"Our position is that the determination of his guilt or innocence on those charges needs to take place in a court of some fashion, and that we will wait for the outcome of a judicial process before looking at what the other options are."
His comments came after Defence Minister Peter MacKay suggested the government was reconsidering its position after U.S. President Barack Obama stated "very clearly" to military commission judges that the proceedings were to be suspended.
"Clearly, Canada and Mr. Khadr’s counsel and everyone involved in these cases will be reassessing their positions," MacKay told reporters in Ottawa.
Teneycke said MacKay was likely trying to say that the government was "watching very closely what is happening in the U.S., and [that] we'll react to changes when they occur."
He also refused to speculate on whether Khadr could face a judicial process in Canada, saying it was "exactly the hypothetical question that we're really not going to engage in at this time."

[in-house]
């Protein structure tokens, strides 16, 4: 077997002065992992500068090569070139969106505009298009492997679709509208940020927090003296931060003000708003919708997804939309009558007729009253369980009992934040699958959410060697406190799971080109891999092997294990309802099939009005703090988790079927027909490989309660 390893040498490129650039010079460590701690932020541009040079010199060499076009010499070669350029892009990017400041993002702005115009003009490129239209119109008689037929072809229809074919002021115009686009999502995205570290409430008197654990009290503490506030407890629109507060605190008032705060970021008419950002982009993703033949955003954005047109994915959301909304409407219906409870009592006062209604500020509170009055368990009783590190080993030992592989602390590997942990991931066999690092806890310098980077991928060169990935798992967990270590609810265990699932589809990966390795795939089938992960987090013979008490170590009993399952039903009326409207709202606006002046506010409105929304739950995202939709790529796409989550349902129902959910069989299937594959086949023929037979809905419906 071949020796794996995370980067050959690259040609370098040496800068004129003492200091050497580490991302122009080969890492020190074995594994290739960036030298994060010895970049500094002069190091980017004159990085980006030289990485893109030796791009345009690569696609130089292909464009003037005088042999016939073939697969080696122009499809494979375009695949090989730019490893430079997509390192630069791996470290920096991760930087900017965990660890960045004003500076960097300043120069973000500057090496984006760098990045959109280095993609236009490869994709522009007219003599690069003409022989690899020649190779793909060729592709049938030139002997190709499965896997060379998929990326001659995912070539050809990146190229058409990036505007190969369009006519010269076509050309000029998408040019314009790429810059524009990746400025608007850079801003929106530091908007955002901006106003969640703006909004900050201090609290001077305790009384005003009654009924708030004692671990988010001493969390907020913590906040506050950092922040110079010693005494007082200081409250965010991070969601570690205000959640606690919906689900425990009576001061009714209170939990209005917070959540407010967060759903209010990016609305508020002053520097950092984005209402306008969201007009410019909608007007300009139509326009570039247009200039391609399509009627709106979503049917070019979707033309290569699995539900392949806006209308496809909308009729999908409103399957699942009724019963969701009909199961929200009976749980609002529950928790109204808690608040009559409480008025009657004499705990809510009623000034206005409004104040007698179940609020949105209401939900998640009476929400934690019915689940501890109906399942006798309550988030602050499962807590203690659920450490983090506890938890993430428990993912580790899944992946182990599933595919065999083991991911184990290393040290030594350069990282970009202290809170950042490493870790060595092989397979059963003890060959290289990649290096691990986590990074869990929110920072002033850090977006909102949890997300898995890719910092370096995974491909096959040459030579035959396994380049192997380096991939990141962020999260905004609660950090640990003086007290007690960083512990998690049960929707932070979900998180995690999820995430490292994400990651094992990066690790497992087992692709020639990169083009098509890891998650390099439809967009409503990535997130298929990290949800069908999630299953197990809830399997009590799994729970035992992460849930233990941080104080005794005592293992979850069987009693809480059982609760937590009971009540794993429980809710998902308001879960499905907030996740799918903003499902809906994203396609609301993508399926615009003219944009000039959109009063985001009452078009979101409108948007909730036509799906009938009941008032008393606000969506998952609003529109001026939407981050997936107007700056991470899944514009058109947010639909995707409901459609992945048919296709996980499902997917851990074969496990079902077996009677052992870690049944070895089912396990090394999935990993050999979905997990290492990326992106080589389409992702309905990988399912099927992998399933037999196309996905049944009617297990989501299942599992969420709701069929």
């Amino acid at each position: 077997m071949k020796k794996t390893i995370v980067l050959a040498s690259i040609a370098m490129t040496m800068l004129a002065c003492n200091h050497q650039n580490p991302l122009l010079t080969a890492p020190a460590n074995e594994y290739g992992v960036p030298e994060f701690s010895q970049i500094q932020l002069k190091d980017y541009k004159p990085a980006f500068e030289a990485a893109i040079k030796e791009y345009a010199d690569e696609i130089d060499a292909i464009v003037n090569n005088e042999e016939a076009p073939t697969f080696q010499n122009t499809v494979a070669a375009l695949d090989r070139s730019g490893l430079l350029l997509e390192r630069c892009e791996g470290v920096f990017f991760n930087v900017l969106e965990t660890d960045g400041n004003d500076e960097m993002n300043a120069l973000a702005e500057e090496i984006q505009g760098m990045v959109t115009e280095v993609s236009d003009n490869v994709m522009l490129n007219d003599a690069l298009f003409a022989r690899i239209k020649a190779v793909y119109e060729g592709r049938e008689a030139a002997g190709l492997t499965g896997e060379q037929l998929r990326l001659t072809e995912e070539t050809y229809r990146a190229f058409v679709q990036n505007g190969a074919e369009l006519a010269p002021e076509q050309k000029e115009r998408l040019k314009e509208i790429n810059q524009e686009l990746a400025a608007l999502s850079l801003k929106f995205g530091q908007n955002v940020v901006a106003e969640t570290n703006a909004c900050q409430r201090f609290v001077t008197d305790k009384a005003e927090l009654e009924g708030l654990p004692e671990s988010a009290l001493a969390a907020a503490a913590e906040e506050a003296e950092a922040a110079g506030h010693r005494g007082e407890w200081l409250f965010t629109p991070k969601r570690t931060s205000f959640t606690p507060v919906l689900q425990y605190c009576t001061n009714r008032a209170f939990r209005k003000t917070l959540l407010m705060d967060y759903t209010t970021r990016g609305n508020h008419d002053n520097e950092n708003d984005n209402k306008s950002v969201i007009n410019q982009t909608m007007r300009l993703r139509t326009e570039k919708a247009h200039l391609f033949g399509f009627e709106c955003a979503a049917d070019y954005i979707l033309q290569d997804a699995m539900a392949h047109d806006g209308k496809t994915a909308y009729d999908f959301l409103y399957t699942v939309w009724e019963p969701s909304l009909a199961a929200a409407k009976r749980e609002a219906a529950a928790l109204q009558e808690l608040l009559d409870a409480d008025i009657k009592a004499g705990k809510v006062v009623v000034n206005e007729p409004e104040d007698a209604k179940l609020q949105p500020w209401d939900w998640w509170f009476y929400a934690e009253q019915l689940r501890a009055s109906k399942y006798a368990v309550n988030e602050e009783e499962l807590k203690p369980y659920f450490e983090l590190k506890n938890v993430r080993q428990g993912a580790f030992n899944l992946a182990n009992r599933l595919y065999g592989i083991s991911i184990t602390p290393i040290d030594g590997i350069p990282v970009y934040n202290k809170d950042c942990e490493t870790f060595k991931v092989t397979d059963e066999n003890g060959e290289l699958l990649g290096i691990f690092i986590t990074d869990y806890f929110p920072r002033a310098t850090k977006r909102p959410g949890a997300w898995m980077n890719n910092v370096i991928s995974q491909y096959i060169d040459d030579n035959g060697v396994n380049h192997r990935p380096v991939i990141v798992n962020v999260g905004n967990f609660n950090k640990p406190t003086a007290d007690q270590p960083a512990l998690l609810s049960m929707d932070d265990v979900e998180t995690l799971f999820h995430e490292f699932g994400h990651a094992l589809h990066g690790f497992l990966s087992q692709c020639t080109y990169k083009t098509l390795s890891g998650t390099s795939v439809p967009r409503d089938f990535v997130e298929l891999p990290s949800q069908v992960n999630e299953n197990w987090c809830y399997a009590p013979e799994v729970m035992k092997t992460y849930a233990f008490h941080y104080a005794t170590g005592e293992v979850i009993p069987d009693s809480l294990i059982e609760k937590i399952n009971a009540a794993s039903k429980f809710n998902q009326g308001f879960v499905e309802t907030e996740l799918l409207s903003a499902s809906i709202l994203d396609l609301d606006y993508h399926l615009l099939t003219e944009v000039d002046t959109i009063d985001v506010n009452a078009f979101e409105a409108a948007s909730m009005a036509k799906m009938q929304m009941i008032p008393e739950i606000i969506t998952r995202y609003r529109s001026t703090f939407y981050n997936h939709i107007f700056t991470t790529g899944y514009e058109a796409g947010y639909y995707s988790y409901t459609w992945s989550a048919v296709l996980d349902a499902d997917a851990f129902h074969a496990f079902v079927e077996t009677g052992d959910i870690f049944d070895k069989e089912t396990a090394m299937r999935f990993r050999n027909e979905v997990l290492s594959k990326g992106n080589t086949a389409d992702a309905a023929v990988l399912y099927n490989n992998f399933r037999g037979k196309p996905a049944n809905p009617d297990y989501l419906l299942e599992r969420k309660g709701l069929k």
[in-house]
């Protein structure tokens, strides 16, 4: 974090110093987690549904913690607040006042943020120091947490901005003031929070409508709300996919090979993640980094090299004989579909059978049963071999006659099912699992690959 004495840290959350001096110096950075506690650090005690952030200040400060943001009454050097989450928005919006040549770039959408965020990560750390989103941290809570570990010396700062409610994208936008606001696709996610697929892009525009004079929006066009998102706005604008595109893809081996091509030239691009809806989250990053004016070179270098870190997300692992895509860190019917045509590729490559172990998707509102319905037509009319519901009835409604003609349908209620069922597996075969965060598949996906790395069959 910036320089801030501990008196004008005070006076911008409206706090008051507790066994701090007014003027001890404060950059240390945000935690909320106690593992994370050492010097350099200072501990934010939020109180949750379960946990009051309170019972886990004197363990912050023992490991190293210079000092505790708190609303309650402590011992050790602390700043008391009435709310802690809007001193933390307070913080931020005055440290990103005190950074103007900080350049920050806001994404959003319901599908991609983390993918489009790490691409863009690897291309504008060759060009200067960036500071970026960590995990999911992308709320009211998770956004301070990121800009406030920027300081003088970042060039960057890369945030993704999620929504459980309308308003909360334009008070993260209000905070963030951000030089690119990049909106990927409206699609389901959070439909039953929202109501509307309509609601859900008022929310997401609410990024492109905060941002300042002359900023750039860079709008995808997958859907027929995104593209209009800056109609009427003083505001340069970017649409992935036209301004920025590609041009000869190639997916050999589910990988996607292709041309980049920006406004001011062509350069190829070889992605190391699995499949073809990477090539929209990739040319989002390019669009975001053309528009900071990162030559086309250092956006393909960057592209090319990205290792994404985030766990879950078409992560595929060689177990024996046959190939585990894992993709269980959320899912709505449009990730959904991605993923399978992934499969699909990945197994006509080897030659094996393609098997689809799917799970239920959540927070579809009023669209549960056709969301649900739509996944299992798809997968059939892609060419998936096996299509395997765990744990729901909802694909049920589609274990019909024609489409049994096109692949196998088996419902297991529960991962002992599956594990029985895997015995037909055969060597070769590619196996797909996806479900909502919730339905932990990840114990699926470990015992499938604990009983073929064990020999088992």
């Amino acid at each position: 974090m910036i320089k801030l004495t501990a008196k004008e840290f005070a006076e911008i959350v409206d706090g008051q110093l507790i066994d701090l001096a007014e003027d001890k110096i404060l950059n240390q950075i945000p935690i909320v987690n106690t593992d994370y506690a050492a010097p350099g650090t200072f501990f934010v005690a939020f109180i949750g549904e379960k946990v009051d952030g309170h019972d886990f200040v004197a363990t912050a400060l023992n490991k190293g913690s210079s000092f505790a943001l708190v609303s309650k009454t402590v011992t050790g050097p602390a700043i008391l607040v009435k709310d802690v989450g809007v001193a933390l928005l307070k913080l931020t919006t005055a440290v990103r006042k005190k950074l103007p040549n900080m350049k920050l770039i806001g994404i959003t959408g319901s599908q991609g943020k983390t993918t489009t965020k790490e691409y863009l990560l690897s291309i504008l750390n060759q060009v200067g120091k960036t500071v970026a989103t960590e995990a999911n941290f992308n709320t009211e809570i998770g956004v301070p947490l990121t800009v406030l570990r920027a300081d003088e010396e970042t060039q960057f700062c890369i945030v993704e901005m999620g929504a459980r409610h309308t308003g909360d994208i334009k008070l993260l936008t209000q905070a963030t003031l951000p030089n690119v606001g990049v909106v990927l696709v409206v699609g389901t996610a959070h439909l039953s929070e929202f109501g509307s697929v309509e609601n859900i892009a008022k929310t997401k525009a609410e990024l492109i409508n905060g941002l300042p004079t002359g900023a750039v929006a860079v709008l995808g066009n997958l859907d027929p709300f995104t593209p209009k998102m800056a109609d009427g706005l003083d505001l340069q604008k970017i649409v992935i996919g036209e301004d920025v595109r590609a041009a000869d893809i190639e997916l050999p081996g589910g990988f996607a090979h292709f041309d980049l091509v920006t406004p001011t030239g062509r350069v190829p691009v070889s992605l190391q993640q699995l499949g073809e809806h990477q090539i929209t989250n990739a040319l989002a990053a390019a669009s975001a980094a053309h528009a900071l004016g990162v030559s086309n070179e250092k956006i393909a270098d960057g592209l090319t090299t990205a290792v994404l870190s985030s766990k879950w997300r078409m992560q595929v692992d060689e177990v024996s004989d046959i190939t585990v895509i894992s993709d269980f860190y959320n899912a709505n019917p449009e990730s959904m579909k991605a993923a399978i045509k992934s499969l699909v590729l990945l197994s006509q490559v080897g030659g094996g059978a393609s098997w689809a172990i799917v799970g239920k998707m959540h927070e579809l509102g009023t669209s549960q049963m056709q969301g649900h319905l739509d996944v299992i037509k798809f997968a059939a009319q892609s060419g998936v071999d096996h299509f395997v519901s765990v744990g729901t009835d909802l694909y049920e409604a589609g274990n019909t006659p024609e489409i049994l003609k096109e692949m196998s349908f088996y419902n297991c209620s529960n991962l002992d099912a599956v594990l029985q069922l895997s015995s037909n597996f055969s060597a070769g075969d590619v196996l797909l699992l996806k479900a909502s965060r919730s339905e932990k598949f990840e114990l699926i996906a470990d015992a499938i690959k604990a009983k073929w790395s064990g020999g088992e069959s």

"The fact that the situation may change at some point in the future doesn't mean that it's changed today," Teneycke said.
The 15 year old Khadr was accused of:
- Murder in violation of the law of war.
- Attempted murder in violation of the law of war.
- Providing material support for terrorism.
A U.S. soldier reported that he accidentally stepped on Omar Khadr following a firefight in Afghanistan because Khadr was covered in rubble, casting doubt on whether the 15-year-old Canadian could have thrown the grenade that fatally wounded Delta Force soldier Christopher Speer.